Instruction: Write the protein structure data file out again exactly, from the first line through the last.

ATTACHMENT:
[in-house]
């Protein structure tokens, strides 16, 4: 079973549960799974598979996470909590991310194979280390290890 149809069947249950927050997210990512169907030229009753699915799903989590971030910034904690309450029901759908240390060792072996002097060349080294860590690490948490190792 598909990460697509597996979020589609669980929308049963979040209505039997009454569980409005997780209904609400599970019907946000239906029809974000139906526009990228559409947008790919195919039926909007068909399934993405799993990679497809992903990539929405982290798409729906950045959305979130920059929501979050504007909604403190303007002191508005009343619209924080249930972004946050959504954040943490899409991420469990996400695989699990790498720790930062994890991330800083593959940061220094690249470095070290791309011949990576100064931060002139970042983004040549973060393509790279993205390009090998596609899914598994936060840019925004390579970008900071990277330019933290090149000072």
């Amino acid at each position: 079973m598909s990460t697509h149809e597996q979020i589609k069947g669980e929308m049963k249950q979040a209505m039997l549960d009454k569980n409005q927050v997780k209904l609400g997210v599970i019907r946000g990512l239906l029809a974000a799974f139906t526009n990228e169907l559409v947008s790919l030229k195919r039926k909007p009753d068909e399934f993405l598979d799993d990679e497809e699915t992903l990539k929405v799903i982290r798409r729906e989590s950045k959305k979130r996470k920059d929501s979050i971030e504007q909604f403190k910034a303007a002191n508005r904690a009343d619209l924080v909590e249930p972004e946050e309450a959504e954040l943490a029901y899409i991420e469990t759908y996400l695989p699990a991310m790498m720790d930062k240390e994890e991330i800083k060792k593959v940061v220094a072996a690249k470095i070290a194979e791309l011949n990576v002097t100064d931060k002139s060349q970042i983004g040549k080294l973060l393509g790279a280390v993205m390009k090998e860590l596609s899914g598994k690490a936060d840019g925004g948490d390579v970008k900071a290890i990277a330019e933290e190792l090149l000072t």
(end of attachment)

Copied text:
[in-house]
């Protein structure tokens, strides 16, 4: 079973549960799974598979996470909590991310194979280390290890 149809069947249950927050997210990512169907030229009753699915799903989590971030910034904690309450029901759908240390060792072996002097060349080294860590690490948490190792 598909990460697509597996979020589609669980929308049963979040209505039997009454569980409005997780209904609400599970019907946000239906029809974000139906526009990228559409947008790919195919039926909007068909399934993405799993990679497809992903990539929405982290798409729906950045959305979130920059929501979050504007909604403190303007002191508005009343619209924080249930972004946050959504954040943490899409991420469990996400695989699990790498720790930062994890991330800083593959940061220094690249470095070290791309011949990576100064931060002139970042983004040549973060393509790279993205390009090998596609899914598994936060840019925004390579970008900071990277330019933290090149000072």
């Amino acid at each position: 079973m598909s990460t697509h149809e597996q979020i589609k069947g669980e929308m049963k249950q979040a209505m039997l549960d009454k569980n409005q927050v997780k209904l609400g997210v599970i019907r946000g990512l239906l029809a974000a799974f139906t526009n990228e169907l559409v947008s790919l030229k195919r039926k909007p009753d068909e399934f993405l598979d799993d990679e497809e699915t992903l990539k929405v799903i982290r798409r729906e989590s950045k959305k979130r996470k920059d929501s979050i971030e504007q909604f403190k910034a303007a002191n508005r904690a009343d619209l924080v909590e249930p972004e946050e309450a959504e954040l943490a029901y899409i991420e469990t759908y996400l695989p699990a991310m790498m720790d930062k240390e994890e991330i800083k060792k593959v940061v220094a072996a690249k470095i070290a194979e791309l011949n990576v002097t100064d931060k002139s060349q970042i983004g040549k080294l973060l393509g790279a280390v993205m390009k090998e860590l596609s899914g598994k690490a936060d840019g925004g948490d390579v970008k900071a290890i990277a330019e933290e190792l090149l000072t």